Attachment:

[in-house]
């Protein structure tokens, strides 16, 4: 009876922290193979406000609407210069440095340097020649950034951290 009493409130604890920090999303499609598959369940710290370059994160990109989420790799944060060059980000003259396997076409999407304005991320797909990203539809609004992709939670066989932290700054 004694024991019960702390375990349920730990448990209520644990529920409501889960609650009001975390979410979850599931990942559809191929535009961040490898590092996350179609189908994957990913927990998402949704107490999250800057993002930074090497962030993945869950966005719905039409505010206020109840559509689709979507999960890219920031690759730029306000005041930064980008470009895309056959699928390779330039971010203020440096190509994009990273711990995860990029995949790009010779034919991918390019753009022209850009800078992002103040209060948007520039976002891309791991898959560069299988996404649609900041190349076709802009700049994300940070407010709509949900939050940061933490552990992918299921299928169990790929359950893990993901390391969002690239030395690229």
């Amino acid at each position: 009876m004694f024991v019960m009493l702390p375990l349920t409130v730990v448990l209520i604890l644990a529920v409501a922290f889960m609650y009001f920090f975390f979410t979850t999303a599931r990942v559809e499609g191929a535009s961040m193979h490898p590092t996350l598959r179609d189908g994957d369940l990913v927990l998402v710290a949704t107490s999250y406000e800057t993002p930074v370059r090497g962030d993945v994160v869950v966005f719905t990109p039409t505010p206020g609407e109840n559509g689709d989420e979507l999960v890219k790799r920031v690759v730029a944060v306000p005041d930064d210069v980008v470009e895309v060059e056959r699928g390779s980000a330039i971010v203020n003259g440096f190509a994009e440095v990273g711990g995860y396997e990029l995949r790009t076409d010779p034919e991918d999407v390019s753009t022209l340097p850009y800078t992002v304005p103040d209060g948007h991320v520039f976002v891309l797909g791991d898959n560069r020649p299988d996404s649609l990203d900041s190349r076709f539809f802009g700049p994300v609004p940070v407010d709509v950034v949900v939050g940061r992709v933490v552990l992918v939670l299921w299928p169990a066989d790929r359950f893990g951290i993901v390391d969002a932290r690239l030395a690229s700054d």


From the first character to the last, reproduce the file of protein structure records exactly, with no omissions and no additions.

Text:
[in-house]
């Protein structure tokens, strides 16, 4: 009876922290193979406000609407210069440095340097020649950034951290 009493409130604890920090999303499609598959369940710290370059994160990109989420790799944060060059980000003259396997076409999407304005991320797909990203539809609004992709939670066989932290700054 004694024991019960702390375990349920730990448990209520644990529920409501889960609650009001975390979410979850599931990942559809191929535009961040490898590092996350179609189908994957990913927990998402949704107490999250800057993002930074090497962030993945869950966005719905039409505010206020109840559509689709979507999960890219920031690759730029306000005041930064980008470009895309056959699928390779330039971010203020440096190509994009990273711990995860990029995949790009010779034919991918390019753009022209850009800078992002103040209060948007520039976002891309791991898959560069299988996404649609900041190349076709802009700049994300940070407010709509949900939050940061933490552990992918299921299928169990790929359950893990993901390391969002690239030395690229």
């Amino acid at each position: 009876m004694f024991v019960m009493l702390p375990l349920t409130v730990v448990l209520i604890l644990a529920v409501a922290f889960m609650y009001f920090f975390f979410t979850t999303a599931r990942v559809e499609g191929a535009s961040m193979h490898p590092t996350l598959r179609d189908g994957d369940l990913v927990l998402v710290a949704t107490s999250y406000e800057t993002p930074v370059r090497g962030d993945v994160v869950v966005f719905t990109p039409t505010p206020g609407e109840n559509g689709d989420e979507l999960v890219k790799r920031v690759v730029a944060v306000p005041d930064d210069v980008v470009e895309v060059e056959r699928g390779s980000a330039i971010v203020n003259g440096f190509a994009e440095v990273g711990g995860y396997e990029l995949r790009t076409d010779p034919e991918d999407v390019s753009t022209l340097p850009y800078t992002v304005p103040d209060g948007h991320v520039f976002v891309l797909g791991d898959n560069r020649p299988d996404s649609l990203d900041s190349r076709f539809f802009g700049p994300v609004p940070v407010d709509v950034v949900v939050g940061r992709v933490v552990l992918v939670l299921w299928p169990a066989d790929r359950f893990g951290i993901v390391d969002a932290r690239l030395a690229s700054d």